Find Electric Field between Two Plates with Varying Permittivity


by rhololkeolke
Tags: electric field, electric potential, electrostatic
rhololkeolke
rhololkeolke is offline
#1
Jan27-11, 09:58 PM
P: 7
We have a problem for our Electromagnetics class. It is the following

"A parallel-plat capacitor of cross-sectional area A an thickness d is filled with a dielectric material whose relative permittivity varies linearly from [tex]\epsilon_{r}=1[/tex] at one plate to [tex]\epsilon_{r}=10[/tex] at the other plate. a) Find the electric field in the capacitor b) What is the potential difference between the plates"

For a we attempted to use Gauss's law

[tex]\oint D \bullet ds = Q_{enclosed}[/tex]

We took a cylindrical surface over one of the plates.
Using the formula [tex]D = \epsilon E[/tex] we rewrote the surface integral as
[tex]\int \epsilon_{0} ds + \int \epsilon_{r0} E ds[/tex]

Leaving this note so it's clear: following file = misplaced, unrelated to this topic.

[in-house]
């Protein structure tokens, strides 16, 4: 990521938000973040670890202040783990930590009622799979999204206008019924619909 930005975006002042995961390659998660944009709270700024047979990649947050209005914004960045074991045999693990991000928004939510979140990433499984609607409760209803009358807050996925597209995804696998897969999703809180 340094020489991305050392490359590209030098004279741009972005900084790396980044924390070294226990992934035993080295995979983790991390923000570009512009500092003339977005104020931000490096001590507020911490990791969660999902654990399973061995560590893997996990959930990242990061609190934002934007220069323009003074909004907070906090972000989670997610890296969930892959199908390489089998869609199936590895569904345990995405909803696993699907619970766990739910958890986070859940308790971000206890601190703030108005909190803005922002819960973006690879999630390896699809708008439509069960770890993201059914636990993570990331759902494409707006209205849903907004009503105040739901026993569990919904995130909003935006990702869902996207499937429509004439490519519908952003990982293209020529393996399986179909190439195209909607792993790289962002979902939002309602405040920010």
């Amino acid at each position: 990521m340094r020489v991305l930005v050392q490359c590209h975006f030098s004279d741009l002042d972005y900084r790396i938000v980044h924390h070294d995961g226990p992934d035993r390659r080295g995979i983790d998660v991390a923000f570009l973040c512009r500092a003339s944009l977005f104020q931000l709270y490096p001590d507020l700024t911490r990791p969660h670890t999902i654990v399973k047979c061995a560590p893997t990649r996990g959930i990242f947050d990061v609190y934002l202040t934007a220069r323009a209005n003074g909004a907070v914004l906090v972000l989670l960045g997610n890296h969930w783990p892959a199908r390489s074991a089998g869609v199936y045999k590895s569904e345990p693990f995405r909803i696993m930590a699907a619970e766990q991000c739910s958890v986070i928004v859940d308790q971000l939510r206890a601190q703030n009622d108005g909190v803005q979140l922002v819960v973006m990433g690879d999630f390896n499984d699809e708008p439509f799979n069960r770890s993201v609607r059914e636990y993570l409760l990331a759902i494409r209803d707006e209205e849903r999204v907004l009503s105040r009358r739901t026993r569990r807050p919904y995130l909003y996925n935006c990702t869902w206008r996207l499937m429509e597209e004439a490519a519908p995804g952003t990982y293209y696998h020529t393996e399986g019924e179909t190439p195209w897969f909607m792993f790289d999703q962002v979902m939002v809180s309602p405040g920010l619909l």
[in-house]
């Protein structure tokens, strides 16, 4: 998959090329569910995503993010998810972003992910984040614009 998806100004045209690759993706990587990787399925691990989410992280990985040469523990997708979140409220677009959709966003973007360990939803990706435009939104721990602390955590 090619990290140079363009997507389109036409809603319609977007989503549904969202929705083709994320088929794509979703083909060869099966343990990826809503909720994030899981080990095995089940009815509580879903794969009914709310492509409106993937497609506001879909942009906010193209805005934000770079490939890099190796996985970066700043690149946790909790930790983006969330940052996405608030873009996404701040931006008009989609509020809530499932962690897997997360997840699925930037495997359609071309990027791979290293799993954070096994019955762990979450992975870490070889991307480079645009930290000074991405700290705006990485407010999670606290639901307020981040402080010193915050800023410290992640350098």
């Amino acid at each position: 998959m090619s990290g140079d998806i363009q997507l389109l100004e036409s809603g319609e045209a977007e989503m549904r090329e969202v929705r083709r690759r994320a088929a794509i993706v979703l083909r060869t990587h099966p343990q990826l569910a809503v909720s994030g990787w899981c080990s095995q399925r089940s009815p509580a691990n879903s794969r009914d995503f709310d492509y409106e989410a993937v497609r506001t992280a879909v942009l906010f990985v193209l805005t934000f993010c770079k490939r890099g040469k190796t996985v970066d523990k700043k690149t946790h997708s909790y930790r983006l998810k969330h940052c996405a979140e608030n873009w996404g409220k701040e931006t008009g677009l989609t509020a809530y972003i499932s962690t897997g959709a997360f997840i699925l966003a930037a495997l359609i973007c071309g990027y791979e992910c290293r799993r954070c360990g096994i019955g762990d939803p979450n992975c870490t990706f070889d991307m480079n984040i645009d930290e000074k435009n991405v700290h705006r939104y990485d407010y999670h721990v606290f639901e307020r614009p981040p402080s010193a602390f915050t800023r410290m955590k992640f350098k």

We did a second Gauss's law for the other plate of the capacitor. For the charge enclosed we assumed [tex]\pi r^2 \rho_s[/tex] and [tex]- \pi r^2 \rho_s[/tex] respectively.
This gave us two equations
[tex]\rho_s = \epsilon_0 E_1 + \epsilon_{r0} E_{2}[/tex]
[tex]- \rho_s = \epsilon_0 E_3 + \epsilon_{rd} E_{4}[/tex]

We assumed that [tex]E_1 = E_4[/tex]
So we solved each equation for those E and then set them equal to each other to get
[tex]\rho_s - \epsilon_{r0} E_{2} = - \rho_s - \epsilon_{rd} E_{rd}[/tex]

We know from the problem that [tex]\epsilon_{r0}[/tex] equals [tex]\epsilon_0[/tex] and we set considered [tex]E_2[/tex] to be an initial value which we called [tex]E_0[/tex].
We also detemined an equation relation [tex]\epsilon_r[/tex] to x.
[tex]\epsilon_r = 1 + \frac {9x} {d}[/tex]
Plugging this in and solving for [tex]E_{rd}[/tex] gave us the following equation
[tex]E_{rd} = \frac {\epsilon_0 E_0 - 2 \rho_s} {(1 + \frac {9x} {d}) \epsilon_0}[/tex]

Our question is whether our approach is right. If it isn't we would like some direction to head in. For the second part of the problem we were going to use the relation
[tex]E = - \frac {dV} {dx} [/tex] to find the potential.

Any help is appreciated.
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